2. Hype created at the expanse of neuroscience by people who are experts at marketing false hope.

Let’s revisit the PFC-BLA pathway in the context of actual neurobiological change.

Stage 1. Emotion:

Any form of threat whether physical or psychological elicits an Emotion that is short latency both neurochemically and experientially and lasts about 200ms. This is how long it takes emotion generated by the limbic system to reach our conscious perception.

Stage 2. Feeling:

Your cortex then translates emotion into feeling by integrating time parameters such as creating meaning by evoking memory and creating fear by projecting worst case scenarios about the future. Feelings can last for a few seconds to several minutes.

Stage 3. Mood:

If feelings consumes us, we call it mood which can last can last for several hours to a few days depending on the agility of your nervous system to switch between states. The agility of the nervous system depends on your vagal tone which is heightened through vagal breathing.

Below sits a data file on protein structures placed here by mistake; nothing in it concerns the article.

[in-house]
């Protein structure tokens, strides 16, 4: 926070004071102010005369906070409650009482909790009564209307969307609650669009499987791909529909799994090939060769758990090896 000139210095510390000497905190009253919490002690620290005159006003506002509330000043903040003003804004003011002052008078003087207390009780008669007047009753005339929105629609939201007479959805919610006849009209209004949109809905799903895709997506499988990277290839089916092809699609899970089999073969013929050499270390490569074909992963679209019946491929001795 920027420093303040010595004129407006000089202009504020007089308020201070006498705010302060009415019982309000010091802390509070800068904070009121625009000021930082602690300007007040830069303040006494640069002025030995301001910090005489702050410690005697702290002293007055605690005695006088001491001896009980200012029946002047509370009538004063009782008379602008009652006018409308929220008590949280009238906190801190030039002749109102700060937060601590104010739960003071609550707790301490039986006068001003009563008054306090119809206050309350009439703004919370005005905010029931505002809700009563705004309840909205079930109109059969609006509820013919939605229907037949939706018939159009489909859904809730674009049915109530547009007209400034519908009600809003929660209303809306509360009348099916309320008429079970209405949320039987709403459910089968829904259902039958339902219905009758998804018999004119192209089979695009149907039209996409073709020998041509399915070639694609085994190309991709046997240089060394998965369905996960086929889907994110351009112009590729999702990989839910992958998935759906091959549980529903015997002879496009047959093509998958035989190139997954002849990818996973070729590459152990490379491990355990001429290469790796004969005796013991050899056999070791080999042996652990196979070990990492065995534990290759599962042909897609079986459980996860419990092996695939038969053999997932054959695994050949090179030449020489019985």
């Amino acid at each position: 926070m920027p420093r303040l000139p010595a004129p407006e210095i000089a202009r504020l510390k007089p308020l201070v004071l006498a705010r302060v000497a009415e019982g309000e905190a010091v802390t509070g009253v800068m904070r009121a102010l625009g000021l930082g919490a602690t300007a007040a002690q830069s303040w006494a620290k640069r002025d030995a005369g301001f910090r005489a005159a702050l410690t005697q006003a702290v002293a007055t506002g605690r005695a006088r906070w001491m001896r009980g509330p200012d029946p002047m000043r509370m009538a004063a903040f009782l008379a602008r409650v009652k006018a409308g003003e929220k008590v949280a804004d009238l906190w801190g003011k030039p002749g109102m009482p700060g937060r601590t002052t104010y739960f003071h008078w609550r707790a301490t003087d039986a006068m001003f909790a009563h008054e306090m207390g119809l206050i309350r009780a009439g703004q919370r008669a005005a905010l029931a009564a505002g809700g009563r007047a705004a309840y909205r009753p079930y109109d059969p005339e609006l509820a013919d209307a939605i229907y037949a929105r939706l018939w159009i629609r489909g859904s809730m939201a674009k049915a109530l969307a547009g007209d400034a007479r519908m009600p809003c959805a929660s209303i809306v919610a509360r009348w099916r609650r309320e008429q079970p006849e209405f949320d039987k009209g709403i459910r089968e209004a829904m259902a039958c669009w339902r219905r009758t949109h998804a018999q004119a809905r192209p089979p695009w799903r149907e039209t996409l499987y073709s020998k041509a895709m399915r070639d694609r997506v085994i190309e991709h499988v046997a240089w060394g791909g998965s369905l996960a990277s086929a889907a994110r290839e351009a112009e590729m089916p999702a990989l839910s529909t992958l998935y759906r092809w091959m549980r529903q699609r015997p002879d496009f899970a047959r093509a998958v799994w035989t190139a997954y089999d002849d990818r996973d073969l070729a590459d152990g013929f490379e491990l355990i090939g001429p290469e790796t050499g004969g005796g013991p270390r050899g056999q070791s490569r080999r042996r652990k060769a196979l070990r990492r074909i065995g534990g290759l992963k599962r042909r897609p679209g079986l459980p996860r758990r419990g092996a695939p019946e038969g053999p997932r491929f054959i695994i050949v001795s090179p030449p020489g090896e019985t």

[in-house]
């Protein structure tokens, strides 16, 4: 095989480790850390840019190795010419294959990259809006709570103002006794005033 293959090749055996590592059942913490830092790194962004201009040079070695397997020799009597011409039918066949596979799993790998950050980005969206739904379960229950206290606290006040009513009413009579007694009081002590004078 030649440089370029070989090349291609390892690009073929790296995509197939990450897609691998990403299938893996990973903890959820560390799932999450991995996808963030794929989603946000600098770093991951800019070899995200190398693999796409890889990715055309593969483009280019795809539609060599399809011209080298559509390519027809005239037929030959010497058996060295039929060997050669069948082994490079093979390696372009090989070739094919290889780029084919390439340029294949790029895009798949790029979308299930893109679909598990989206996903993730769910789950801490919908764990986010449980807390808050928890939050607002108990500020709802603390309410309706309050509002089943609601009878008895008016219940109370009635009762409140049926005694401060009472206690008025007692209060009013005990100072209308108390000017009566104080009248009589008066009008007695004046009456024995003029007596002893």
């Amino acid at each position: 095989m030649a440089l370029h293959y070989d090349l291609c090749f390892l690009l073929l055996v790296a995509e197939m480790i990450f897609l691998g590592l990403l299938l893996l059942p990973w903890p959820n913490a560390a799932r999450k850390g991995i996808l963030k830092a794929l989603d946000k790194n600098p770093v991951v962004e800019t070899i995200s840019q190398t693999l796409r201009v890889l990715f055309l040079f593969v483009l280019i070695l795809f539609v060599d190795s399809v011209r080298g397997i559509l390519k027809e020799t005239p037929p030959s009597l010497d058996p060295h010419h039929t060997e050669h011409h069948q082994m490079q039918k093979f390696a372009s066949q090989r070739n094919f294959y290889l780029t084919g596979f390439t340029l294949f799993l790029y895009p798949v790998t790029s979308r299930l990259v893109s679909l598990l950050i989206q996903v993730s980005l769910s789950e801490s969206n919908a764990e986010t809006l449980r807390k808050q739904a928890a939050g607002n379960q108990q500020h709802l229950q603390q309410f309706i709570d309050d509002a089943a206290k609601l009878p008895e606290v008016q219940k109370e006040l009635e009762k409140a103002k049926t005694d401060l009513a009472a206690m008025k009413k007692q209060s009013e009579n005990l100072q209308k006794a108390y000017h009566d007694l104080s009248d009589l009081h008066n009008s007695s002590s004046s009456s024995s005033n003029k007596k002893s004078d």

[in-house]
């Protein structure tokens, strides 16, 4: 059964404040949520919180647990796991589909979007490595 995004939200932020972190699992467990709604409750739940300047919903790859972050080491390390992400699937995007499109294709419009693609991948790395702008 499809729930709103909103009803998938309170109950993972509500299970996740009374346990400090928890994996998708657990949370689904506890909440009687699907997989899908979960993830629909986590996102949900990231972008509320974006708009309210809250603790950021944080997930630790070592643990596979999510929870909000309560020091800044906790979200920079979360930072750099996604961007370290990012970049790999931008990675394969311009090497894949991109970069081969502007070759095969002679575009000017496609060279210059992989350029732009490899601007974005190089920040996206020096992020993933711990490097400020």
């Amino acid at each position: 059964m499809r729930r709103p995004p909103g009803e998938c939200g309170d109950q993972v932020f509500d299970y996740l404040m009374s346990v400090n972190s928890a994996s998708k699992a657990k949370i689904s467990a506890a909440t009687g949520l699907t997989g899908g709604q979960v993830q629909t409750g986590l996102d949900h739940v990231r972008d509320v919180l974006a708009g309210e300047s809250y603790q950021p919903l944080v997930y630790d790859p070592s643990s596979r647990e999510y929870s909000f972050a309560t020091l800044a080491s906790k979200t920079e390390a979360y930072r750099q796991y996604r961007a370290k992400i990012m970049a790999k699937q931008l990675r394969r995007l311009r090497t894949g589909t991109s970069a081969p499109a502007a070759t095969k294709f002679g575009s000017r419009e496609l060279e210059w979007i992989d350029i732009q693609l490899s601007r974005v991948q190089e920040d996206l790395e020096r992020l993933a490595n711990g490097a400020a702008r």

Stage 4. State:

If mood consumes us to the point where it is beyond our control, we call it a state. In the case of anxiety – this is an anxious state and clinically we refer to this as Generalised Anxiety Disorder.

States are neurochemically reinforced by behaviours that trick us into a false sense of security such as self-soothing activities. This is why states are so hard to shift. Someone can be in a anxious mood – like just before a job interview, but it is much harder to shift an anxious state which is behaviourally reinforced.